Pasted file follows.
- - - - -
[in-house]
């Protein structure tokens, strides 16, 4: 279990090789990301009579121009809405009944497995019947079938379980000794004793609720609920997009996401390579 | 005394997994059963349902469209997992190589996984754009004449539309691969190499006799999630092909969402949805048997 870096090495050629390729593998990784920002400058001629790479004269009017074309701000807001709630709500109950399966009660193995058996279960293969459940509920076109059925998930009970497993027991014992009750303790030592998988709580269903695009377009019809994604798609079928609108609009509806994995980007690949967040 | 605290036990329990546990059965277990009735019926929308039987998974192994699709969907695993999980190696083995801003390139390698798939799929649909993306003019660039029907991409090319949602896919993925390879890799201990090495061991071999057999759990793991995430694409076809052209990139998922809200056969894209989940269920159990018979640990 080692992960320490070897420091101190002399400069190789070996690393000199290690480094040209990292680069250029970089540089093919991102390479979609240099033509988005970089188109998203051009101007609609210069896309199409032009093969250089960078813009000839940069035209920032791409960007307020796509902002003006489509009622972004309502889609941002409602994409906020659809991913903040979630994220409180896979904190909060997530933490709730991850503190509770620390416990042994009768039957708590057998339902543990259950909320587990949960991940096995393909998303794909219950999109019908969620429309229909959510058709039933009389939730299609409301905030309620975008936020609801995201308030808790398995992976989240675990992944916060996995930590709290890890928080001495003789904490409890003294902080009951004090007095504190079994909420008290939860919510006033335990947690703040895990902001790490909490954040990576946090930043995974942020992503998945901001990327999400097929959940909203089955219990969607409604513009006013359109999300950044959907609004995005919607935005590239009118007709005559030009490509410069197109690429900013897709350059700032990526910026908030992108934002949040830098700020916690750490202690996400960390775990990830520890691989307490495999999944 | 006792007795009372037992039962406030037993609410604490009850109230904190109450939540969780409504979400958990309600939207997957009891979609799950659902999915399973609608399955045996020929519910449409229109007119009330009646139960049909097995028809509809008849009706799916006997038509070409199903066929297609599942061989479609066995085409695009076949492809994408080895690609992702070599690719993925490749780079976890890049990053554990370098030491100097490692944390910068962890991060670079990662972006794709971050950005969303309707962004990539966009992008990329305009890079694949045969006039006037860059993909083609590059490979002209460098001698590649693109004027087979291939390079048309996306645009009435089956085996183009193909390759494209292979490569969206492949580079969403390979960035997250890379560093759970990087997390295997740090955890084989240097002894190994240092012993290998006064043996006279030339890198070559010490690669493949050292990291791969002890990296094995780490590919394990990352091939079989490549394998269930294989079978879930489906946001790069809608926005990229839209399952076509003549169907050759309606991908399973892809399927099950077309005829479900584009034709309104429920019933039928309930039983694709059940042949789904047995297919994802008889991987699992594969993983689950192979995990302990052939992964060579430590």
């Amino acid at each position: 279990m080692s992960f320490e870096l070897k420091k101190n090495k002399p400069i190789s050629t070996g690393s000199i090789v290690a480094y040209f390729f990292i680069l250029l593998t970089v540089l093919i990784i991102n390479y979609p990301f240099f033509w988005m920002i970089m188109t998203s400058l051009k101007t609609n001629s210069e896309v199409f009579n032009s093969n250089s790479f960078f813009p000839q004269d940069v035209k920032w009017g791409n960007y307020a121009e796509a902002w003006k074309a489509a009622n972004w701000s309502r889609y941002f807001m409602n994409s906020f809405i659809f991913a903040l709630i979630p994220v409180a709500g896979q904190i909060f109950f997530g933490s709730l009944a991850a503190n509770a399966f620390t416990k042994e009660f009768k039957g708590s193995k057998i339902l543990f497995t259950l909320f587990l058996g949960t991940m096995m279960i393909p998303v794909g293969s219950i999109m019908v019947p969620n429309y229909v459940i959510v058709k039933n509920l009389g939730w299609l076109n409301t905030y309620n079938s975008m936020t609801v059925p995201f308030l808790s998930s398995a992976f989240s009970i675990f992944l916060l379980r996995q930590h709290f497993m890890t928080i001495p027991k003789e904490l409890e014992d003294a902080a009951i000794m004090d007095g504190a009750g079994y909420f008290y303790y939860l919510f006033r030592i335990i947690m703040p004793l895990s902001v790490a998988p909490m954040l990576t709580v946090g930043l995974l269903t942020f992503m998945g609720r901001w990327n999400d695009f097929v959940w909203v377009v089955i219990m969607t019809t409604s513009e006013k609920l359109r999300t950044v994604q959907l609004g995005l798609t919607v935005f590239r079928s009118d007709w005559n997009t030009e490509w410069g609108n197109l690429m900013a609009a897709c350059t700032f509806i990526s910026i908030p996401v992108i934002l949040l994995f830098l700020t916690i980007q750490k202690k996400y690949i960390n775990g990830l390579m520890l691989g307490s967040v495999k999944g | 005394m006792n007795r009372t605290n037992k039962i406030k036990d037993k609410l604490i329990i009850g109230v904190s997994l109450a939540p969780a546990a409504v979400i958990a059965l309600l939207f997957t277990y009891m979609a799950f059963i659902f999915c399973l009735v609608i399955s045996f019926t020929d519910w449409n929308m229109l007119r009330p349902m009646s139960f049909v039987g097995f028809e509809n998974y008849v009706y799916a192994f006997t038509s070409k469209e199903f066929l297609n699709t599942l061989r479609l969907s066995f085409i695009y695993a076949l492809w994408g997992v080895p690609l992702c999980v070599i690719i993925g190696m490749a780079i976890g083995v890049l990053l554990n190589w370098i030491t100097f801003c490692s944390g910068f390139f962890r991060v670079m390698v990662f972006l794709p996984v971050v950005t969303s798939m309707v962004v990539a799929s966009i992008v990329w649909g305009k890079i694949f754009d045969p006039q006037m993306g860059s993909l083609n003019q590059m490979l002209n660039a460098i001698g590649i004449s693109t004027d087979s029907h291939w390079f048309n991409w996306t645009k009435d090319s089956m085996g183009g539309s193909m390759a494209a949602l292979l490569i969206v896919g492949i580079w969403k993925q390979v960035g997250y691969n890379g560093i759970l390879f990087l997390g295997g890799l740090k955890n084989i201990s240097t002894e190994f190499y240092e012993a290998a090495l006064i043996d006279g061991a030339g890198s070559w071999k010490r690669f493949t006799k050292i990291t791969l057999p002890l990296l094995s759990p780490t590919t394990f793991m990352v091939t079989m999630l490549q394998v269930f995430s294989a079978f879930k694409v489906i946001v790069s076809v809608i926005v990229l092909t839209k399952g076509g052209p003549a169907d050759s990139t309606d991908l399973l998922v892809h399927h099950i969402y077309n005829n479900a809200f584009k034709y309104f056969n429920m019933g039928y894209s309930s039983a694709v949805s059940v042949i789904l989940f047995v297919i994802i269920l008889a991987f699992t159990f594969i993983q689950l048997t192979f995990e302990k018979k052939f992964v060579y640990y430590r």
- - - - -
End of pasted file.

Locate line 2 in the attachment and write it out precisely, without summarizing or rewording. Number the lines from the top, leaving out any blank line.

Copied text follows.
């Protein structure tokens, strides 16, 4: 279990090789990301009579121009809405009944497995019947079938379980000794004793609720609920997009996401390579 | 005394997994059963349902469209997992190589996984754009004449539309691969190499006799999630092909969402949805048997 870096090495050629390729593998990784920002400058001629790479004269009017074309701000807001709630709500109950399966009660193995058996279960293969459940509920076109059925998930009970497993027991014992009750303790030592998988709580269903695009377009019809994604798609079928609108609009509806994995980007690949967040 | 605290036990329990546990059965277990009735019926929308039987998974192994699709969907695993999980190696083995801003390139390698798939799929649909993306003019660039029907991409090319949602896919993925390879890799201990090495061991071999057999759990793991995430694409076809052209990139998922809200056969894209989940269920159990018979640990 080692992960320490070897420091101190002399400069190789070996690393000199290690480094040209990292680069250029970089540089093919991102390479979609240099033509988005970089188109998203051009101007609609210069896309199409032009093969250089960078813009000839940069035209920032791409960007307020796509902002003006489509009622972004309502889609941002409602994409906020659809991913903040979630994220409180896979904190909060997530933490709730991850503190509770620390416990042994009768039957708590057998339902543990259950909320587990949960991940096995393909998303794909219950999109019908969620429309229909959510058709039933009389939730299609409301905030309620975008936020609801995201308030808790398995992976989240675990992944916060996995930590709290890890928080001495003789904490409890003294902080009951004090007095504190079994909420008290939860919510006033335990947690703040895990902001790490909490954040990576946090930043995974942020992503998945901001990327999400097929959940909203089955219990969607409604513009006013359109999300950044959907609004995005919607935005590239009118007709005559030009490509410069197109690429900013897709350059700032990526910026908030992108934002949040830098700020916690750490202690996400960390775990990830520890691989307490495999999944 | 006792007795009372037992039962406030037993609410604490009850109230904190109450939540969780409504979400958990309600939207997957009891979609799950659902999915399973609608399955045996020929519910449409229109007119009330009646139960049909097995028809509809008849009706799916006997038509070409199903066929297609599942061989479609066995085409695009076949492809994408080895690609992702070599690719993925490749780079976890890049990053554990370098030491100097490692944390910068962890991060670079990662972006794709971050950005969303309707962004990539966009992008990329305009890079694949045969006039006037860059993909083609590059490979002209460098001698590649693109004027087979291939390079048309996306645009009435089956085996183009193909390759494209292979490569969206492949580079969403390979960035997250890379560093759970990087997390295997740090955890084989240097002894190994240092012993290998006064043996006279030339890198070559010490690669493949050292990291791969002890990296094995780490590919394990990352091939079989490549394998269930294989079978879930489906946001790069809608926005990229839209399952076509003549169907050759309606991908399973892809399927099950077309005829479900584009034709309104429920019933039928309930039983694709059940042949789904047995297919994802008889991987699992594969993983689950192979995990302990052939992964060579430590």